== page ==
Partnering with the right CRO to maximize recruitment efficiency
By Kathryn E. Vinson, MS, CCRC

If you’ve worked in clinical research for almost any length of time, you have undoubtedly run up against the trial that feels impossible to recruit. Whether it’s a hypertension study with difficult inclusion criteria or an arthritis study that excludes participants over the age of 70, we’ve all been there at one point or the other. In these cases, recruiters find themselves really having to “think outside the box,” as the old cliché goes.

Studies such as these can present with similar difficulties as recruiting trials for rare or orphan disease trials – as you find yourself looking for the proverbial needle in a haystack. With the outbreak of COVID-19, talk of rare and orphan disease trials have dominated many discussions in the clinical research world. We here at DZS would like to take some time to discuss recruitment strategies that have been successful in finding unique trial participants, and how our team’s knowledge can help you meet your recruitment goals.

Rare/Orphan Disease Designation
The US FDA is fairly strict in their definition of a rare or orphan disease. In order to qualify for this designation, as well as the benefits of running a trial under the same, a disease must affect no more than 200,000 persons in the US per year. There is a caveat to this: if the disease affects more than 200,000, the developer should have no reasonable expectation of recovering research costs via sales after marketing. To put these numbers into perspective, if we estimate the US population at roughly 330 million people – we are talking about conditions which affect 0.06% or less of the population. So, we are talking about a pretty small recruitment pool.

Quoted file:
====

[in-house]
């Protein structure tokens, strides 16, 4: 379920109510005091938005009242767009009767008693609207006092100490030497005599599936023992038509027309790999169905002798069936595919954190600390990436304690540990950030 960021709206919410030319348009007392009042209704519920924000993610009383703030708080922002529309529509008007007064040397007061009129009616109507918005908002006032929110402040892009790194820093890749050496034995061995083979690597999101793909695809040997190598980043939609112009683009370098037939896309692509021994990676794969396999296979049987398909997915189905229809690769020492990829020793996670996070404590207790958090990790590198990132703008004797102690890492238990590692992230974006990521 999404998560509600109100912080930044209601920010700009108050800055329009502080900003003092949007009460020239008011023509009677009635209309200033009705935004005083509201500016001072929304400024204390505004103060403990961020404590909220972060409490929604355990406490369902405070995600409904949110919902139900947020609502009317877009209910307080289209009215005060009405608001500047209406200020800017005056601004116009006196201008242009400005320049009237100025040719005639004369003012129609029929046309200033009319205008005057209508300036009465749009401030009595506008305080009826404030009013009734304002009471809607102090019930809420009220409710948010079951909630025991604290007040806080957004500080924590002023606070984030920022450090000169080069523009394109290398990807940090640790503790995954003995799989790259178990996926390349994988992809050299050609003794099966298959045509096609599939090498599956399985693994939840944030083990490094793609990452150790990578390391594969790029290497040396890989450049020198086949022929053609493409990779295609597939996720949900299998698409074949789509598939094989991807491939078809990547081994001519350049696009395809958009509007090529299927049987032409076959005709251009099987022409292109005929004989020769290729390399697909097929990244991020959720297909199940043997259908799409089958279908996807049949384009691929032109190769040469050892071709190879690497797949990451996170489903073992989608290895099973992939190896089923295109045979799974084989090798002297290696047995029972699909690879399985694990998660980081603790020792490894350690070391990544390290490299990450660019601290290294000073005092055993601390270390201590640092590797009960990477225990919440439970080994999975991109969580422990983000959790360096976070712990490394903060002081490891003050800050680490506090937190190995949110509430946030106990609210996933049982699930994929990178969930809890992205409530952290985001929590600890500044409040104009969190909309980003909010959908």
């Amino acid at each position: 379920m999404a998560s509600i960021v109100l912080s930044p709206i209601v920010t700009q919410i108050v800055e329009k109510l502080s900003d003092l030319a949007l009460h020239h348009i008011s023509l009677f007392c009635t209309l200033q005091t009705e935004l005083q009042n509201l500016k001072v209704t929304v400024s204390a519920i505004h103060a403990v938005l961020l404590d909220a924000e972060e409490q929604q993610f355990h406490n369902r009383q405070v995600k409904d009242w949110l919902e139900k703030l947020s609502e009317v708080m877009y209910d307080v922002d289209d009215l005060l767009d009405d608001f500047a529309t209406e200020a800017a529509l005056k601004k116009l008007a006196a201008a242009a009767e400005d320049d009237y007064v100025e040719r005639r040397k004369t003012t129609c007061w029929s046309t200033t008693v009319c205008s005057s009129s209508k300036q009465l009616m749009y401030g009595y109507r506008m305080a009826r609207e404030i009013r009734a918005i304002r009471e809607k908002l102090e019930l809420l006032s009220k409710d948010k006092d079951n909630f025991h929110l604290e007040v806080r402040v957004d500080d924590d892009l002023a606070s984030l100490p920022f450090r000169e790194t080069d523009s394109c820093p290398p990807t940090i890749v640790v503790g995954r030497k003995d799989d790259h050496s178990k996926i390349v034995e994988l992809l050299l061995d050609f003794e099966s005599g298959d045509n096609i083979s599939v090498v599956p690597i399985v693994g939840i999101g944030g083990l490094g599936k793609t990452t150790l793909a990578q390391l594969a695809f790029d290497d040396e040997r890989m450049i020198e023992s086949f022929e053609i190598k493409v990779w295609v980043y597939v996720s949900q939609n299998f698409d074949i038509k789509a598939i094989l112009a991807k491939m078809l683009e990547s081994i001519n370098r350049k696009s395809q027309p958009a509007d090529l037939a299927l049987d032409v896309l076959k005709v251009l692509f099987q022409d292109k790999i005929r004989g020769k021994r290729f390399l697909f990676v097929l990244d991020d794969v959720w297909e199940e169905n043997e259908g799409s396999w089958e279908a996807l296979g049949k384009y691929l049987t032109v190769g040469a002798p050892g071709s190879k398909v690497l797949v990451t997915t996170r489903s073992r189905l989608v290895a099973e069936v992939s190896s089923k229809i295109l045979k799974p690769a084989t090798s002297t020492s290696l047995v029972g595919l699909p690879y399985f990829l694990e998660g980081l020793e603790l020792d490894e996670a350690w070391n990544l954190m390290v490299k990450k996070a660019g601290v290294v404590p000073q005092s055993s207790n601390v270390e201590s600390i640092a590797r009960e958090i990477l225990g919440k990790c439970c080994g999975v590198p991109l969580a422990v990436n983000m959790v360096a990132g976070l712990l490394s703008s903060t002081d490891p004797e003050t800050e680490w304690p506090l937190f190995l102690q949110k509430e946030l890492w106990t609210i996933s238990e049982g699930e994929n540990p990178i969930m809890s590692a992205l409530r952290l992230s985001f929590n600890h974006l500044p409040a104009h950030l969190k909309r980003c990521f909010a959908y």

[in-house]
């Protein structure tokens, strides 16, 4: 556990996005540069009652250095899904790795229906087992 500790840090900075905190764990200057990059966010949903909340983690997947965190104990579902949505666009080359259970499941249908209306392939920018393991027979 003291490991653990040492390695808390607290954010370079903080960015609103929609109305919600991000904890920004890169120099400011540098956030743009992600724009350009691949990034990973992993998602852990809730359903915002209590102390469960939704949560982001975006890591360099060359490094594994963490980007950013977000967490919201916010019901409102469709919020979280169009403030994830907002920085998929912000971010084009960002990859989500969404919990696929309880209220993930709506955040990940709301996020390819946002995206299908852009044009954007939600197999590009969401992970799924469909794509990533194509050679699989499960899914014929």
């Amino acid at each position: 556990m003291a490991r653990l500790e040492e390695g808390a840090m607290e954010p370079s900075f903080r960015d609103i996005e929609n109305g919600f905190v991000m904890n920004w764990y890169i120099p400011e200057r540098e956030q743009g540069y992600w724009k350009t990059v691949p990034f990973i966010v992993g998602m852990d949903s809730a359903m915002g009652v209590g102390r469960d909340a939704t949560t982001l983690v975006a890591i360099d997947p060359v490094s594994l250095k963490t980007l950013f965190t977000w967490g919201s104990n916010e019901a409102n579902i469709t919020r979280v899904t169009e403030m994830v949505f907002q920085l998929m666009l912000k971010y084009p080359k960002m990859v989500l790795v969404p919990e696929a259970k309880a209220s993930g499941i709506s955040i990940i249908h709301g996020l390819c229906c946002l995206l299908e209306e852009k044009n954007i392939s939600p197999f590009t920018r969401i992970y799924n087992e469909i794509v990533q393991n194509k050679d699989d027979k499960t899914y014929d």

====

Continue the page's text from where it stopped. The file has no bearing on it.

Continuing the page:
Recruiting Special Populations
When it comes to orphan disease trials, it is vital for sponsors and sites alike to partner with a CRO that is experienced in recruiting these delicate trials. Here at DZS, we not only have extensive experience in the conduct and management of rare and orphan disease trials, but our global network of partner sites can help extend the reach of your trial worldwide.

Even the most seasoned site recruitment team may run up against walls utilizing strategies such as chart screening, community outreach, and rounding with specialists. It is vital for sites and sponsors to be realistic in their recruitment goals. We would far prefer to run a study at four sites that can meet their goals than try only two sites and see them struggle.

While the sites have plenty of responsibility in recruitment, we also know from years of hard-earned experience that protocol language is key in recruiting these special populations. Our project managers are ready to assist sponsor teams in not only the development of clinical protocols, but also to work as a liaison between sponsors and sites should the need for protocol amendments arise.

By partnering with the right CRO, sponsors can rest assured that the right team is assembled to efficiently recruit rare and orphan disease trials. Here at DZS, our team of seasoned research professionals have years of experience in the conduct of these specialized trials. Reach out to one of our project managers to see how DZS Clinical Services can be your “Your Direct Line to Maximized Trial Efficiency.”

Sources:
https://www.ecfr.gov/cgi-bin/retrieveECFR?gp=&SID=718f6fcbc20f2755bd1f5a980eb5eecd&mc=true&n=sp21.5.316.c&r=SUBPART&ty=HTML#se21.5.316_120